2022 USAJMO Problems/Problem 1


For which positive integers $m$ does there exist an infinite arithmetic sequence of integers $a_1,a_2,\cdots$ and an infinite geometric sequence of integers $g_1,g_2,\cdots$ satisfying the following properties?

$\bullet$ $a_n-g_n$ is divisible by $m$ for all integers $n>1$;

$\bullet$ $a_2-a_1$ is not divisible by $m$.


Let the arithmetic sequence be $\{ a, a+d, a+2d, \dots \}$ and the geometric sequence to be $\{ g, gr, gr^2, \dots \}$. Rewriting the problem based on our new terminology, we want to find all positive integers $m$ such that there exist integers $a,d,r$ with $m \nmid d$ and $m|a+(n-1)d-gr^{n-1}$ for all integers $n>1$.

Note that \[m | a+nd-gr^n \; (1),\] \[m | a+(n+1)d-gr^{n+1} \; (2),\] \[m | a+(n+2)d-gr^{n+2} \; (3),\]

for all integers $n\ge 1$. From (1) and (2), we have $m | d-gr^{n+1}+gr^n$ and from (2) and (3), we have $m | d-gr^{n+2}+gr^{n+1}$. Reinterpreting both equations,

\[m | gr^{n+1}-gr^n-d \; (4),\] \[m | gr^{n+2}-gr^{n+1}-d \; (5),\]

for all integers $n\ge 1$. Thus, $m | gr^k - 2gr^{k+1} + gr^{k+2} = gr^k(r-1)^2 \; (6)$. Note that if $m|g,r$, then $m|gr^{n+1}-gr^n$, which, plugged into (4), yields $m|d$, which is invalid. Also, note that (4)$+$(5) gives

\[m | gr(r-1)(r+1) - 2d \; (7),\]

so if $r \equiv \pm 1 \pmod m$ or $gr \equiv 0 \pmod m$, then $m|d$, which is also invalid. Thus, according to (6), $m|g(r-1)^2$, with $m \nmid g,r$. Also from (7) is that $m \nmid g(r-1)$.

Finally, we can conclude that the only $m$ that will work are numbers in the form of $xy^2$, other than $1$, for integers $x,y$ ($x$ and $y$ can be equal), ie. $4,8,9,12,16,18,20,24,25,\dots$.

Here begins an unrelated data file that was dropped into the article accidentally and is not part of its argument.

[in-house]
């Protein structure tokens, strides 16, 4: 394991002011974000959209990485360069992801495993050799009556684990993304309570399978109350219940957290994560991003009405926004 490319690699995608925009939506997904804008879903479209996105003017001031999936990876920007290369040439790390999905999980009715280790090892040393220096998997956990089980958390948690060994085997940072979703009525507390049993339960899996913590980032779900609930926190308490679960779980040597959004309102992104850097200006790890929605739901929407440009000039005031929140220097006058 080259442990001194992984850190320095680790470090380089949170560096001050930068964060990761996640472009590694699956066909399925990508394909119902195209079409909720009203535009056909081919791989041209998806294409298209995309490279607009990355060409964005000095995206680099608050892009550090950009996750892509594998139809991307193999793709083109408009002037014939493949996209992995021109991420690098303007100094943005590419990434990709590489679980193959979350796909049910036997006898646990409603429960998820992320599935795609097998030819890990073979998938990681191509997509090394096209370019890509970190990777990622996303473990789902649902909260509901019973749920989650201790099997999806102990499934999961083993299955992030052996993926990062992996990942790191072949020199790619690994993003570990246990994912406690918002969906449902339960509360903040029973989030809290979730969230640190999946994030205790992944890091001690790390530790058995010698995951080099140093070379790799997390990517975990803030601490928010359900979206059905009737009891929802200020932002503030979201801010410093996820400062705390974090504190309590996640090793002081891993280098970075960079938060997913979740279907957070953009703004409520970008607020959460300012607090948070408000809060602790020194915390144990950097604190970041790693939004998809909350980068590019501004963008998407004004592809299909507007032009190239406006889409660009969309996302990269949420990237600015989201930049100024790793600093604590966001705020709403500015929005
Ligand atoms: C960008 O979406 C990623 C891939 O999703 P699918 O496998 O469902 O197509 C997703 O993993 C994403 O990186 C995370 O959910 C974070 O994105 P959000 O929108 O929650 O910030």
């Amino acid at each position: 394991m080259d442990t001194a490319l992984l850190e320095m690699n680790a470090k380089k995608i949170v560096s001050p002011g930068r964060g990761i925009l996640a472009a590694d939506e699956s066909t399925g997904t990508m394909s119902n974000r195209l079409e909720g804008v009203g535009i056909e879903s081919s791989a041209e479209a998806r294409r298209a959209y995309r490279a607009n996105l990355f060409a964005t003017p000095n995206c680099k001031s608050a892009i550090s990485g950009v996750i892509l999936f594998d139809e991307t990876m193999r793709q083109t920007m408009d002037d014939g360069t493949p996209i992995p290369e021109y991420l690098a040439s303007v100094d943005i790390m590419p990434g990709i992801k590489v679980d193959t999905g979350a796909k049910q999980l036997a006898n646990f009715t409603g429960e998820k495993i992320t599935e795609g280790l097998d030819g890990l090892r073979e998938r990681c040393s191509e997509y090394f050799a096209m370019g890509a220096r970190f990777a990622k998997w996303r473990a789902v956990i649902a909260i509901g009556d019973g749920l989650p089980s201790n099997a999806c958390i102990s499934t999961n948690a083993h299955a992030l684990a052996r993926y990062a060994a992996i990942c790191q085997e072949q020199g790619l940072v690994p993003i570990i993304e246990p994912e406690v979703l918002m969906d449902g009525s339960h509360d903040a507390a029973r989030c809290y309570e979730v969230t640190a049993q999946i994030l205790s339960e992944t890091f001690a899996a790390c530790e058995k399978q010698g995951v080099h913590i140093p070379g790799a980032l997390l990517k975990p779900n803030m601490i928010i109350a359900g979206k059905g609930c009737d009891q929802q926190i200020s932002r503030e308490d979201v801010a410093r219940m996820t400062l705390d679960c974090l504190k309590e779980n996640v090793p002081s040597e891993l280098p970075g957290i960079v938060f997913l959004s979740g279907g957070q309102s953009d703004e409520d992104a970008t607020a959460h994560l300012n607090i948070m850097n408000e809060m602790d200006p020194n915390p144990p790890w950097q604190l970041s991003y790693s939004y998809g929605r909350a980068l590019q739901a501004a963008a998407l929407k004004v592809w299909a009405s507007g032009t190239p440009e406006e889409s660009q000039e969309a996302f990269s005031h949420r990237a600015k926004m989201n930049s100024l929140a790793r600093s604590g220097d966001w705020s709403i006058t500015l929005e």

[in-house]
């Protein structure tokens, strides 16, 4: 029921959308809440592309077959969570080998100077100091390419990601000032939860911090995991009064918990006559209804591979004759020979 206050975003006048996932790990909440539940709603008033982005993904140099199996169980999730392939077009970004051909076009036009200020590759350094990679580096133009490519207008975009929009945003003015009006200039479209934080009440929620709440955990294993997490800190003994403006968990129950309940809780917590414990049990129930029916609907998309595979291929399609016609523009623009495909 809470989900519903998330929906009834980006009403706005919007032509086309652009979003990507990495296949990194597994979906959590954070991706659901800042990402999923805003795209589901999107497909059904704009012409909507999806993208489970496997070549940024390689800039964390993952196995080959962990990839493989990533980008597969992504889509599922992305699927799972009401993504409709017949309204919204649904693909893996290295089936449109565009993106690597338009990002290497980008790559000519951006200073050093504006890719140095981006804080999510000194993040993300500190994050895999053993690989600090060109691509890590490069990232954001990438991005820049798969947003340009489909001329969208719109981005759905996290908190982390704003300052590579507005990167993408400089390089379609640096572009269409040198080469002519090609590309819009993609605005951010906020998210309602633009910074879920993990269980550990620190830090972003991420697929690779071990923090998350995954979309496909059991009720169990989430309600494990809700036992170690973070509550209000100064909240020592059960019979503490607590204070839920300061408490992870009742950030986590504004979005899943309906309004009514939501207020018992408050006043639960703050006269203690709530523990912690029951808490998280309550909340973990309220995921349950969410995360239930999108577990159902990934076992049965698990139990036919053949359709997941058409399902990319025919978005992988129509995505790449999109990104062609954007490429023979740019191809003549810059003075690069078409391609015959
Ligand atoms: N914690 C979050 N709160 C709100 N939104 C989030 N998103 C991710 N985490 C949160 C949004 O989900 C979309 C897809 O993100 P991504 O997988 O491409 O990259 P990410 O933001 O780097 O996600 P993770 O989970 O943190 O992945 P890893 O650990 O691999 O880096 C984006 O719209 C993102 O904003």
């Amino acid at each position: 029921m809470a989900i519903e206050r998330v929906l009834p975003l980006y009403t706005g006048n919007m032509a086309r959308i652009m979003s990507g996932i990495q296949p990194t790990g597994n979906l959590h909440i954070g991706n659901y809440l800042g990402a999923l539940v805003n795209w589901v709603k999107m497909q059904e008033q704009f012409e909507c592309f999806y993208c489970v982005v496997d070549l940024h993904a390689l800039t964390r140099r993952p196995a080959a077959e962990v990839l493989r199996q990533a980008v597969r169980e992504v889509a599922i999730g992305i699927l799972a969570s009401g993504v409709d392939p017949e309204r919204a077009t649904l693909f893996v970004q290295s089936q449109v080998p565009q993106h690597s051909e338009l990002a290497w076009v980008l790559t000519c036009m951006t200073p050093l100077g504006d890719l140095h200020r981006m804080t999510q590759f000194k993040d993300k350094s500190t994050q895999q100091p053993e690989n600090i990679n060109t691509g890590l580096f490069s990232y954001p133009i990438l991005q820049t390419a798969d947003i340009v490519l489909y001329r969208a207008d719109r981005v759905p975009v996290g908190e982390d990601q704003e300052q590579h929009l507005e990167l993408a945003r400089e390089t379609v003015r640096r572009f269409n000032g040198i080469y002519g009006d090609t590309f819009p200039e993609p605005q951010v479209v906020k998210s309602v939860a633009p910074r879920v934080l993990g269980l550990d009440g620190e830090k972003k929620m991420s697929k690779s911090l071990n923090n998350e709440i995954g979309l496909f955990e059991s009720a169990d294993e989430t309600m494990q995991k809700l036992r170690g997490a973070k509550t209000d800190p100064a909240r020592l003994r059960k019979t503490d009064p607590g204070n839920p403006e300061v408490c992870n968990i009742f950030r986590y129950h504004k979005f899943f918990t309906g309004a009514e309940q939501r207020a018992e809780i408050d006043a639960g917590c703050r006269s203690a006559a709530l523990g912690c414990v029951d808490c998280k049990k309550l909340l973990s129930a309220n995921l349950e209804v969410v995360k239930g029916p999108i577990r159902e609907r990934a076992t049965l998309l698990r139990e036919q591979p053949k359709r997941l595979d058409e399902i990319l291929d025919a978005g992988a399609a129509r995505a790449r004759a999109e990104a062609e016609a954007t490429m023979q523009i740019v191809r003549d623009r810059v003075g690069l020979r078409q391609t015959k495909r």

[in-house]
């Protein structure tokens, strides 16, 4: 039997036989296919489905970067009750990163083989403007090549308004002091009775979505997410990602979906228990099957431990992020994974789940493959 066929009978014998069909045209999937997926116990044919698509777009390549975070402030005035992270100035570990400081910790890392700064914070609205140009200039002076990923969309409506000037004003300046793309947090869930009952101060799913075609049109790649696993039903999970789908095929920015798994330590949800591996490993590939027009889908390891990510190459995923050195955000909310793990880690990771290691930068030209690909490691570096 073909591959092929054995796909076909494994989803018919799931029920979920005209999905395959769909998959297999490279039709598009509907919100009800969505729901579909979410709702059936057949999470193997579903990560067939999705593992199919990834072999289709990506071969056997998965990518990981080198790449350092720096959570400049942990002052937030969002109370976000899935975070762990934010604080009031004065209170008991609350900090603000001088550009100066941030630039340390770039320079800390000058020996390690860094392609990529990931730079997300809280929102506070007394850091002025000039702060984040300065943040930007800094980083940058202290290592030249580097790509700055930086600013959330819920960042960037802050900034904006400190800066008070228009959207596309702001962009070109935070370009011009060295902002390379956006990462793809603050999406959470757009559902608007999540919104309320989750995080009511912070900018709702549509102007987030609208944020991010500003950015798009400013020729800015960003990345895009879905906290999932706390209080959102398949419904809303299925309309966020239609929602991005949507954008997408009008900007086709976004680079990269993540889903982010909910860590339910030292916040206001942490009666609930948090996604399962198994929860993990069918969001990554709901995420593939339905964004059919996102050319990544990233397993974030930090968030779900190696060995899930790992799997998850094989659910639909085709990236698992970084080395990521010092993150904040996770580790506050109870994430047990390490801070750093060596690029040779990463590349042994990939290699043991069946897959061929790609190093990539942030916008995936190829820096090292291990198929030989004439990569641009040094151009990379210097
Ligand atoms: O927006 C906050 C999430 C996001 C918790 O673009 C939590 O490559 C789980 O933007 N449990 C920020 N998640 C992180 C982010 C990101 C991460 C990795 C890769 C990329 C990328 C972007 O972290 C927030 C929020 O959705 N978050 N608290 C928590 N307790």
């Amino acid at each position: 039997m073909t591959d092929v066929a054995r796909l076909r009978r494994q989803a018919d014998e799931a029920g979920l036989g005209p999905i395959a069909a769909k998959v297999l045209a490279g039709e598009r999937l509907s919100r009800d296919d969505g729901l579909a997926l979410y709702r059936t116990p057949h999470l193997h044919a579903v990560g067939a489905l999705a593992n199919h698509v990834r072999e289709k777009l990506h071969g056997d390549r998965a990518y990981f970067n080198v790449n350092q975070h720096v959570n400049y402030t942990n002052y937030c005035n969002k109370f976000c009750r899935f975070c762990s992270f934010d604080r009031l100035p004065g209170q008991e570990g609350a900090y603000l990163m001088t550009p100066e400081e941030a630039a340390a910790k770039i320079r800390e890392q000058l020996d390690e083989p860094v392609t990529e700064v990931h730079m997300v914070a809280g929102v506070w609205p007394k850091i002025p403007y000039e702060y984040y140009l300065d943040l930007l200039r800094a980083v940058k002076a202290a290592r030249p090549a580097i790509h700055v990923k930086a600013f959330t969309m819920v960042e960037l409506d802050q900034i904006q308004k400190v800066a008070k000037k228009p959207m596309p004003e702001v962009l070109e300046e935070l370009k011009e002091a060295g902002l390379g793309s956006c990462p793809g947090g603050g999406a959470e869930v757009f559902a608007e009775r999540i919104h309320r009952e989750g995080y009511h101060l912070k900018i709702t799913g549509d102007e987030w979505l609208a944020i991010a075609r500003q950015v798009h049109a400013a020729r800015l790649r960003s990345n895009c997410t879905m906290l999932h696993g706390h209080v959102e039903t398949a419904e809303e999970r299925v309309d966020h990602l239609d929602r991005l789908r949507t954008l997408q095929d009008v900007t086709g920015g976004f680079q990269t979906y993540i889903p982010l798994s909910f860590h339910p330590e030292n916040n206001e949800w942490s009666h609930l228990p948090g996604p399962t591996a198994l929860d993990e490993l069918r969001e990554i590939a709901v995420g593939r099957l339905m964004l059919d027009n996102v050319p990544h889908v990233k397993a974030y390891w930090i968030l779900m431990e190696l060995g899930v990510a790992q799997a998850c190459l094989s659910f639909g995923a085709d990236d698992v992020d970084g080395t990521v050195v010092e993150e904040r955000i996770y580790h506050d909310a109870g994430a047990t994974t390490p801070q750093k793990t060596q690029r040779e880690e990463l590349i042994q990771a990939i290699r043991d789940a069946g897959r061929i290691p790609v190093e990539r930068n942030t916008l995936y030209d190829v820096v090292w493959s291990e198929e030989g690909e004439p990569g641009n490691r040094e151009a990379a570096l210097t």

Solution 1

We claim that $m$ satisfies the given conditions if and only if $m$ is a perfect square.

To begin, we let the common difference of $\{a_n\}$ be $d$ and the common ratio of $\{g_n\}$ be $r$. Then, rewriting the conditions modulo $m$ gives: \[a_2-a_1=d\not\equiv 0\pmod{m}\text{         (1)}\] \[a_n\equiv g_n\pmod{m}\text{             (2)}\]

Condition $(1)$ holds if no consecutive terms in $a_i$ are equivalent modulo $m$, which is the same thing as never having consecutive, equal, terms, in $a_i\pmod{m}$. By Condition $(2)$, this is also the same as never having equal, consecutive, terms in $g_i\pmod{m}$:

\[(1)\iff g_l\not\equiv g_{l-1}\pmod{m}\text{ for any integer }l>1\] \[\iff g_{l-1}(r-1)\not\equiv 0\pmod{m}.\text{        (3)}\]

Also, Condition $(2)$ holds if \[g_{l+1}-g_l\equiv g_l-g_{l-1}\pmod{m}\] \[g_{l-1}(r-1)^2\equiv0\pmod{m}\text{        (4)}.\]

Restating, $(1),(2)\quad \textrm{if} \quad(3),(4)$, and the conditions $g_{l-1}(r-1)\not\equiv 0\pmod{m}$ and $g_{l-1}(r-1)^2\equiv0\pmod{m}$ hold if and only if $m$ is a perfect square.

[will finish that step here]

Note: This shouldn't work since we see that m = 12 is a solution. Let the initials for both series by 1, then let the ratio be 7 and the common difference to be 6. We see multiplying by 7 mod 12 that the geometric sequence is alternating from 1 to 7 to 1 to 7 and so on, which is the same as adding 6. Therefore, this solution is wrong. My counter-conjecture is that all non square-free m (4, 8, 9, 16, 18, 25...) should all work, but I don't have a proof. However, if you edit the one above, you can see non square-free m will work. In order to construct a ratio, we could us (4) and find a square multiple of m, take the square root and add 1 to get the ratio. Let $m = at^2$ then $at + 1 \not\equiv 1 \pmod{at^2}$ or $at$ is not divisble by $at^2$. If $t = 1$, this is false and this is not possible. But if it isn't, if $m$ isn't square free, then it should work.

See Also

2022 USAJMO (ProblemsResources)
Preceded by
First Question
Followed by
Problem 2
1 2 3 4 5 6
All USAJMO Problems and Solutions

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